Release Date: Oct 8, 2012
Record label: Atlantic
Genre(s): Pop/Rock, Alternative/Indie Rock
So powerfully do Nottingham's Dog Is Dead evoke early adulthood, they even appeared in an episode of Skins, singing Glockenspiel Song, which features on this debut album and goes: "We are a mess, we are failures and we love it!" They've been together since school and singer Robert Milton doesn't sound a million miles from Noah and the Whale or Bombay Bicycle Club, his flamboyant voice laced with a sulky, sixth-former crackle. The real surprise comes in their broad musical vision, which is more like Vampire Weekend's, with snaky jazz bass-lines (Get Low), highlife guitar (Do the Right Thing), nifty art-rock twists and 80s sax courtesy of Lawrence "Trev" Cole. Lyrics may operate in a relatively small sphere – breaking up, getting back together, talking through the night – but these are solid gold indie pop songs ornamented with real precision and flair.
It'd be easy to dismiss Nottingham's Dog Is Dead as peddlers of montage music, not least because their anthemic guitar pop has already been snapped up by Sky Sports. But though they're sometimes guilty of plotting the shortest route to the biggest chorus, it hardly matters when the results are as hooky and melodic as this. Reference points include Vampire Weekend and former tour mates Bombay Bicycle Club, particularly on the offbeat shuffle of Do the Right Thing and the low-slung groove of Get Low, but indie tricksiness isn't the point here: these are punchy pop songs with immediate, uncomplicated appeal.
Dog Is Dead have laid the youthful anthems of their previous EPs aside to make way for polished, stadium-sized choruses that retain their knack for brilliant harmonies and great melodies on their debut All Our Favourite Stories. Their unashamedly pop-influenced hooks are both ambitious and infectious, and deserved of the slick production that has been lavished on the Nottingham-based five-piece’s first full-length release. Lead singer Rob Milton's flamboyant vocal delivery doesn’t stray far from the warm tones of Noah & the Whale frontman Charlie Fink's gentle baritone or the measured control of Alt-J's Joe Newman, but set alongside the harmonies that have become a staple of their sound, Milton leads the band through anthemic chorus after anthemic chorus.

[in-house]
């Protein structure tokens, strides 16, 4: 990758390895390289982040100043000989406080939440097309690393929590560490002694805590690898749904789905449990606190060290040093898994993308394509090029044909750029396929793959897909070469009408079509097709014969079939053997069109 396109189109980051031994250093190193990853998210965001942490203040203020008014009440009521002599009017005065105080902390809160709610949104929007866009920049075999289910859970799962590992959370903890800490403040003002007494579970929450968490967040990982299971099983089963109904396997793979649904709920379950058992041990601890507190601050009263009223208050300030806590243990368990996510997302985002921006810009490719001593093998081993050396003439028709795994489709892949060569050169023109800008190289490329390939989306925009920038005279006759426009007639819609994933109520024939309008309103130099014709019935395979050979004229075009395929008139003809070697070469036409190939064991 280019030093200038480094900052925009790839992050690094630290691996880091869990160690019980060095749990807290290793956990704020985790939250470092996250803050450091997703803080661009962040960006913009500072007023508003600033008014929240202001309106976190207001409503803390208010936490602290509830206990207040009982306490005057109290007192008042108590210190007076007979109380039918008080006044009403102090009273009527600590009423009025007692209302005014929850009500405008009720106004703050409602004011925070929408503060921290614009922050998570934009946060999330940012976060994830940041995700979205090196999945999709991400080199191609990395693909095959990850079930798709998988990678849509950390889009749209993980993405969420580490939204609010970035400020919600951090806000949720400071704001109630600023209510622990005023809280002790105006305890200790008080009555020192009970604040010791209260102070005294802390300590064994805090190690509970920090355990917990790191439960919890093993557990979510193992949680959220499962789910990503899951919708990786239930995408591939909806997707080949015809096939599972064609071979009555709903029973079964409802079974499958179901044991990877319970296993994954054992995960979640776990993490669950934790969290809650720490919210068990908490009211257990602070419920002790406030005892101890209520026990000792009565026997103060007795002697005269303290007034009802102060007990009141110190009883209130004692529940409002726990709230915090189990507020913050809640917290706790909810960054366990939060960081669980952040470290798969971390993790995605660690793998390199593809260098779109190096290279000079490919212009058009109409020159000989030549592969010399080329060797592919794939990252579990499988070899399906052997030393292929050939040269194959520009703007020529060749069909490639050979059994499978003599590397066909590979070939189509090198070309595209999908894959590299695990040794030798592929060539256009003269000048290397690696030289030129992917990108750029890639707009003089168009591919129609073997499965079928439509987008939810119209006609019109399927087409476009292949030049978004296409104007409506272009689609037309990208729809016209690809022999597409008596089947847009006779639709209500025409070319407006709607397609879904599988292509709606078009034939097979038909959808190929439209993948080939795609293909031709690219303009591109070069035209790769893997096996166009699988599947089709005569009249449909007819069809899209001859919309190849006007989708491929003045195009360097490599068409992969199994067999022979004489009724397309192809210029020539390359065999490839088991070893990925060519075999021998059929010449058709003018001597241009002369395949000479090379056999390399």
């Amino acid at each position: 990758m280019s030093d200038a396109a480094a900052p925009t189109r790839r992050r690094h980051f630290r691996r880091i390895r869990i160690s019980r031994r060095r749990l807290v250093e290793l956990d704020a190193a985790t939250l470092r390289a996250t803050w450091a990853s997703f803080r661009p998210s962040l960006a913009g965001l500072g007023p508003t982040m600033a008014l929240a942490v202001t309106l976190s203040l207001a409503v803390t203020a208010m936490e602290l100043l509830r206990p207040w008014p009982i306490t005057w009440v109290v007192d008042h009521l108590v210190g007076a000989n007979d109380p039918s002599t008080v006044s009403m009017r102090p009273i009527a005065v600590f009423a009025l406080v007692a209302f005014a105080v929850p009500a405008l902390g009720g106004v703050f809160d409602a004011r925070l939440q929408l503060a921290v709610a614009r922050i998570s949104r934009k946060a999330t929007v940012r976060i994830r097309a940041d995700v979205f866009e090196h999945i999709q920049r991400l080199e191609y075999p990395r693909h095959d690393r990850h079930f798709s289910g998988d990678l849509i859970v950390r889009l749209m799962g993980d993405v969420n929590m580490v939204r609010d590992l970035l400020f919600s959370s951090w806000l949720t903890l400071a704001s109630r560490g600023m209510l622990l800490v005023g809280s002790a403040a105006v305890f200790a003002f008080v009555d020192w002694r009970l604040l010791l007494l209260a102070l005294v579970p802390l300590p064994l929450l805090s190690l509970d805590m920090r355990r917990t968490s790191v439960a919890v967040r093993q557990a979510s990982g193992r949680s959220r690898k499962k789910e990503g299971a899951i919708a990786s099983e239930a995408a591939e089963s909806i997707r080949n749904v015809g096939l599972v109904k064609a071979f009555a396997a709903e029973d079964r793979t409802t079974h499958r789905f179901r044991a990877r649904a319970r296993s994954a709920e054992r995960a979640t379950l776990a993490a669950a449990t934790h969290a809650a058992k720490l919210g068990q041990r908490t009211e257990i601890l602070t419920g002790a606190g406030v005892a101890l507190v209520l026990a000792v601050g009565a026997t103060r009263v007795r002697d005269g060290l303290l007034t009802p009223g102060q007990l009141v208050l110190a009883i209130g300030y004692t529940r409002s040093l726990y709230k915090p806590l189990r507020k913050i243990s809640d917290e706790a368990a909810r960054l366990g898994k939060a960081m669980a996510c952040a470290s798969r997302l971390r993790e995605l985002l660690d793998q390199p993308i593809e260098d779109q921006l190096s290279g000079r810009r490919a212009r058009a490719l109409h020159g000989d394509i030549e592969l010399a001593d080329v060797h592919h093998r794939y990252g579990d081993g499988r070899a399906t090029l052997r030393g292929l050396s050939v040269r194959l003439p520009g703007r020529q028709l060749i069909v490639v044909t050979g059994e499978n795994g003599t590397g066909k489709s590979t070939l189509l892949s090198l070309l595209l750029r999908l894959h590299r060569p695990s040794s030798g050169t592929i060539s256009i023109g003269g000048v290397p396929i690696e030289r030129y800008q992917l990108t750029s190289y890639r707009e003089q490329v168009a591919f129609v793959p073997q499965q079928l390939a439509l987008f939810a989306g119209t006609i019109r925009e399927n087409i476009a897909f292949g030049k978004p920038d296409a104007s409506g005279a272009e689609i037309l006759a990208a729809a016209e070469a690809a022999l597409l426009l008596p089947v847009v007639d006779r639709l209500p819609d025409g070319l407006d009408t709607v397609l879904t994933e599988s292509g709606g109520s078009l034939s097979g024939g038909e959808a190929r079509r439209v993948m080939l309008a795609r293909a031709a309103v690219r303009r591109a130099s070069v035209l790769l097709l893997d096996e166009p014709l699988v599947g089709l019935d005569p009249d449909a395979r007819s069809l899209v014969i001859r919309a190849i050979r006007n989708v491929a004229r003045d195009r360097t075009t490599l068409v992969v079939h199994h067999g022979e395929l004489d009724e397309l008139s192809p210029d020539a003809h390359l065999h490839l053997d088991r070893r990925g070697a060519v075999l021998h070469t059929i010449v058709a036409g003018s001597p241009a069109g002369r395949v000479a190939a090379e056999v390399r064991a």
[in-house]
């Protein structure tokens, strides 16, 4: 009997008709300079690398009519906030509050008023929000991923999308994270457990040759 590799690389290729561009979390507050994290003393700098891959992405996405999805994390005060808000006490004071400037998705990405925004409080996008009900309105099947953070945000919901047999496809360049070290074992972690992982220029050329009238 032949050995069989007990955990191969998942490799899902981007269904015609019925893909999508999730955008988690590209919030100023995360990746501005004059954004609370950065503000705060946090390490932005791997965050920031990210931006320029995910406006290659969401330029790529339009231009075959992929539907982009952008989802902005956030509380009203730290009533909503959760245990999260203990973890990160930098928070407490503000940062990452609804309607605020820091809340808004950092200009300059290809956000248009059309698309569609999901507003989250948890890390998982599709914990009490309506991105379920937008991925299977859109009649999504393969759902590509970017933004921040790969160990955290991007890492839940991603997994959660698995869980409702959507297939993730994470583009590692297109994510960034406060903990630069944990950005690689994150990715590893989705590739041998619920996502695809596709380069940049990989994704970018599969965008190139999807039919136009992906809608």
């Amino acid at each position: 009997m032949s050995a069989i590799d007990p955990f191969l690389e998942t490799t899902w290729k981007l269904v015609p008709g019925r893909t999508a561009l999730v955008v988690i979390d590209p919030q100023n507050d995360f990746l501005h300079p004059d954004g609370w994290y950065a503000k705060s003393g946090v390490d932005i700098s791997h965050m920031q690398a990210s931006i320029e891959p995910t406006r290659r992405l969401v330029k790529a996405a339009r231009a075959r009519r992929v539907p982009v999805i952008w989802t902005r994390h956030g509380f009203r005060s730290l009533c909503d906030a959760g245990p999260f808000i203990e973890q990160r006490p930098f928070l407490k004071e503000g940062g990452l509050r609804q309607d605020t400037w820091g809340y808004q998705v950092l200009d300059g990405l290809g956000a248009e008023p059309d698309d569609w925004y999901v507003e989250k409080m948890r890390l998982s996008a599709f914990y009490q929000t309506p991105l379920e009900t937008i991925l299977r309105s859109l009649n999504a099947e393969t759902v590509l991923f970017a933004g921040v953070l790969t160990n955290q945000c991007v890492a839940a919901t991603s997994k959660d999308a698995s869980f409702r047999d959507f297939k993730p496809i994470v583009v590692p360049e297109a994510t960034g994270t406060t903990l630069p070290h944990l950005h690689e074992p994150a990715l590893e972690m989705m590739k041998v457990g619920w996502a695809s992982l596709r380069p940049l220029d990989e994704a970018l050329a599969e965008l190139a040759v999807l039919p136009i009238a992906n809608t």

With their affected vocal harmonies, awkwardly angled guitar play and a penchant for schmaltzy saxophone solos, there was an endearingly goofy charm to Dog Is Dead upon their 2008 arrival. But the Nottingham five-piece have been given a major-label reboot for their debut LP, and the rough edges that gave them their early oddball indie pop character have been sanded off in favour of earnest but uninspiring anthemic rock. Zesty older tracks like ‘Glockenspiel Song’ are buried beneath common-denominator stadium yawns such as ‘Heal It’, while even the once-punchy ‘River Jordan’ has been refined for the BBC montages they’re now being sculpted for.Simon Jay Catling .
The Nottingham quintet’s debut offers little to stand out in a crowded nu-folk market. Alex Denney 2012 Grafting nu-folk whimsy onto the grand-scale emoting of Arcade Fire is big business in 2012, from the multi-million selling antics of Mumford & Sons and Noah and the Whale to advertisers using earnest, homespun ditties to flog everything from mobile phones to life insurance. Latest to step into this crowded marketplace are Nottingham youngsters Dog Is Dead.